Stalking, a growing crime
This is the first in a three-part series about violence, its victims and their cry for help. Information is from the 24th Annual Crime Victim’s Conference held recently at New Hope Crisis Center in Brigham City.
“It’s going to take a bullet put in my head before people understand how serious this is.” Statement made by a victim of a stalker just one month before she was killed by him.
Lyndel Williams, training director for the Texas Association Against Sexual Assault, said this scenario is all too common because of the lack of attention given to this crime. “Victims (of stalking) may grow silent if we don’t give them some attention,” he said.
Williams was speaking to the more than 80 law enforcement, Department of Child and Family Services, victim services and clergy representatives at the two-day Crime Victim’s Conference at New Hope Crisis Center.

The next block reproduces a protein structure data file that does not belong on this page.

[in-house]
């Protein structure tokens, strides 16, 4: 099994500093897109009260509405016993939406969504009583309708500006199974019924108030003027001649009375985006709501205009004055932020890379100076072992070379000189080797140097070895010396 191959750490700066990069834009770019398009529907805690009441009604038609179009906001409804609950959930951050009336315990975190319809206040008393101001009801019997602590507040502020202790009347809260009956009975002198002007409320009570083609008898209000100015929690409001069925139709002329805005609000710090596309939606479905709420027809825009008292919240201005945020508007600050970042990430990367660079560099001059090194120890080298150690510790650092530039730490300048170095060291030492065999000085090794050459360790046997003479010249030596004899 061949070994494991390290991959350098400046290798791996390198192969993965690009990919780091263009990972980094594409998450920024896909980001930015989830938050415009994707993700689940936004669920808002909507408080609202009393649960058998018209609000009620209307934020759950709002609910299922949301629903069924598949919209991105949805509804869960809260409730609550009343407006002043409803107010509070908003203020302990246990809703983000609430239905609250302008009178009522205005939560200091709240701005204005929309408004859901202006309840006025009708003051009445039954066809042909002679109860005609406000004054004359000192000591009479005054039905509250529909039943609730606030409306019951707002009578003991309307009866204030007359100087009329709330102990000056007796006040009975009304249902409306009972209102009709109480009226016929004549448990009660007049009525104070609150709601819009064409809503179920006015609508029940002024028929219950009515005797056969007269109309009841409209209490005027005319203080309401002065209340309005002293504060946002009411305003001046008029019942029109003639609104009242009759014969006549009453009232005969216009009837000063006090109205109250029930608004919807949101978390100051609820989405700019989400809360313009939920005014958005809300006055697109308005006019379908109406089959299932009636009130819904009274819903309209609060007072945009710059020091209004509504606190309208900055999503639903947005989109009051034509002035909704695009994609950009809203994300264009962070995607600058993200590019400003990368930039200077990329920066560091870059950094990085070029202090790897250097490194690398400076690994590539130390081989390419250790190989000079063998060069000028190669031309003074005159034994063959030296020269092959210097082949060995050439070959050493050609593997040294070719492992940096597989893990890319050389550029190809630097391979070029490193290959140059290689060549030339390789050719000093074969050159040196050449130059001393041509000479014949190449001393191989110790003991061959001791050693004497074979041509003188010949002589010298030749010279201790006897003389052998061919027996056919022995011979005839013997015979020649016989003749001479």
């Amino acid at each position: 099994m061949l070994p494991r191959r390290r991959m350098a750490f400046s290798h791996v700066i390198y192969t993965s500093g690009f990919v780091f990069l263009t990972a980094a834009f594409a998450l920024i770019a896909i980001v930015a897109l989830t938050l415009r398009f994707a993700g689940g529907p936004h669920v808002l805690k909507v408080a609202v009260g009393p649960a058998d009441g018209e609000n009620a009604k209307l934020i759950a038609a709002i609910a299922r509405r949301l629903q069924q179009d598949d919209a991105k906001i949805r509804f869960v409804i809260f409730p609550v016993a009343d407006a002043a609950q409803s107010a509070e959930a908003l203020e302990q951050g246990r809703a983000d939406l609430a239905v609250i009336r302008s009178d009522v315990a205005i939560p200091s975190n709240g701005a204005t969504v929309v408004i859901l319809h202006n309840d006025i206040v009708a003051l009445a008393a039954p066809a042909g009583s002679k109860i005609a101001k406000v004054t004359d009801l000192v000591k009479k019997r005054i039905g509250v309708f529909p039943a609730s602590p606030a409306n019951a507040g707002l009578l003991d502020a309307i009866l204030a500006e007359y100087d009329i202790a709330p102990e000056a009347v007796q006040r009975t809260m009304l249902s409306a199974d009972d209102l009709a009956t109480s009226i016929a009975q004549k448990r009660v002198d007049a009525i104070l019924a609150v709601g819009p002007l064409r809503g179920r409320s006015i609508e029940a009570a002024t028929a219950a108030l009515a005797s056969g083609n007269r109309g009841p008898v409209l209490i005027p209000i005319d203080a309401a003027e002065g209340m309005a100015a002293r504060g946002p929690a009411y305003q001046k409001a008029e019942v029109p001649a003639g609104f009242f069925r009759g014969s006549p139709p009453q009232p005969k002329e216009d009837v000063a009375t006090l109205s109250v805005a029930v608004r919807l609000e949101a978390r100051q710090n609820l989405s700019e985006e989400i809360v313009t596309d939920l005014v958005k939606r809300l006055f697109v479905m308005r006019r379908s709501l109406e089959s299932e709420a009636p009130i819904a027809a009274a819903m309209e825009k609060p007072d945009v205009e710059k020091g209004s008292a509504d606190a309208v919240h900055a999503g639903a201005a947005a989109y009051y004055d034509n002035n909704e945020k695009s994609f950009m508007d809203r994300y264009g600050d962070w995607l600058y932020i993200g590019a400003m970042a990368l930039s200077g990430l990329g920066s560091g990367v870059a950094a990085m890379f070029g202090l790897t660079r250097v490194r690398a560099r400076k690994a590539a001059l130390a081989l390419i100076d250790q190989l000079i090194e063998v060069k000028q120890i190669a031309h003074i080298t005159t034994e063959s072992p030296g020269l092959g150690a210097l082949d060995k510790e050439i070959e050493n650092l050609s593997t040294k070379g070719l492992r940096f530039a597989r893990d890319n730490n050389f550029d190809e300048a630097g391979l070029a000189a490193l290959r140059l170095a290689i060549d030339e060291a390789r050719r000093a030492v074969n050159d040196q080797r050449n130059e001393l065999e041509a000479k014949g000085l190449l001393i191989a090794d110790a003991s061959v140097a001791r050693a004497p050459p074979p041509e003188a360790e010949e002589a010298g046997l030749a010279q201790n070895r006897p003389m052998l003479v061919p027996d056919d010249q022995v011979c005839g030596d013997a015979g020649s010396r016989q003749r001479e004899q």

Stalking is more prevalent than people realize, Williams said. One in 12 women and one in 45 men are victims of the crime, with 81 percent of those being physically assaulted, usually by someone they were once intimate with. In truth, about 94 percent of stalkers are known by their female victims. Even with that huge number, about 83 percent of stalking incidents are never reported to police, although 93 percent of victims usually confide in someone about their fears.
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